The Compass application team’s goal was to reduce that time by 75 percent, to five weeks. “Once we moved them to the UrbanCode platform they were able to hit that goal. In fact, we’re now looking to reduce time-to-market to two weeks,” Comas says. First, his team integrated QA automation with the Compass workflow, eliminating the need to manually execute numerous QA tests for every deployment. “We started with shift-left testing. We unit-tested the application release and did code coverage analysis on it, while also starting a small functional test where we would observe the different business requirements and create tests which would exercise those. So before the release would even get to the QA team to be fully functional and regression tested we could get immediate feedback if the release was good or not. That, in and of itself, accelerated things greatly.”
NBCUniversal’s DevOps approach also broke down silos in deployment. “Historically, releases could only take place on certain days of the week—typically Tuesday and Thursday evening—and if you missed that window you couldn't do a release until the following window,” Comas says. “So by working with the Compass Run team we can now do deployments to production much more frequently, resulting in smaller, more frequent releases. So they have much greater agility and can meet the business requirements much faster. In short, the code quality has improved, it's going faster and we're able to meet the business requirements much more rapidly.”
From a technology standpoint, Comas says the UrbanCode platform gives his team the ability to integrate a wide range of tools into one automated workflow, eliminating over-reliance on developers. “With UrbanCode, when a developer commits code without adequate unit tests, it's going to be flagged. If a developer didn't have that as part of the workflow you're not going to know that. There'd be no feedback into the process telling you the status of the application. Our Compass workflow is probably the most comprehensive automation we have, and the technology is helping us drive the application quality, improving build quality by an order of magnitude. Not only that, we’re delivering the changes the business wants much faster. Those are the ultimate goals; the reasons why we’re on this DevOps journey.”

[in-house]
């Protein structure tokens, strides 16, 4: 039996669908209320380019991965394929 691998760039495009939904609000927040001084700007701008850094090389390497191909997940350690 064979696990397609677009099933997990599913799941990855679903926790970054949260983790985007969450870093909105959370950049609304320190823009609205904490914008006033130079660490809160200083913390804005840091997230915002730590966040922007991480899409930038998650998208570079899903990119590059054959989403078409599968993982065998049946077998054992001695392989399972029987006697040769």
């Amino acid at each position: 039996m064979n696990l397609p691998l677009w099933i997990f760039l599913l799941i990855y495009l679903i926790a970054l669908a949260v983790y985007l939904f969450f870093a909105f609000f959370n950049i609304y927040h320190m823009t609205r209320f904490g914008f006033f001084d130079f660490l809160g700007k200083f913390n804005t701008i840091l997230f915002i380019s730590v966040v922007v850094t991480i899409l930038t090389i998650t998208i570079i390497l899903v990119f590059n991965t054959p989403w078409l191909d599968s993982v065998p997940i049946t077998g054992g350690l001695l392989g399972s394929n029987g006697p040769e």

For Williams and Comas, DevOps is about building trust and confidence and about instituting predictability, speed and quality in software delivery lifecycle. “We're providing a robust infrastructure guaranteeing a level of quality and a level of service to our Application teams,” says Comas. Indeed, the DevOps team is earning enough trust that business units are now asking them to help with larger projects. “Because we've shown that the capabilities are flexible and expandable and that they allow us to deliver on a very tight timeline we’ve seen a six-fold increase in project volume, from ten to more than 60 applications. We’re providing a path to application production that engenders a level of confidence we’ve never had before.”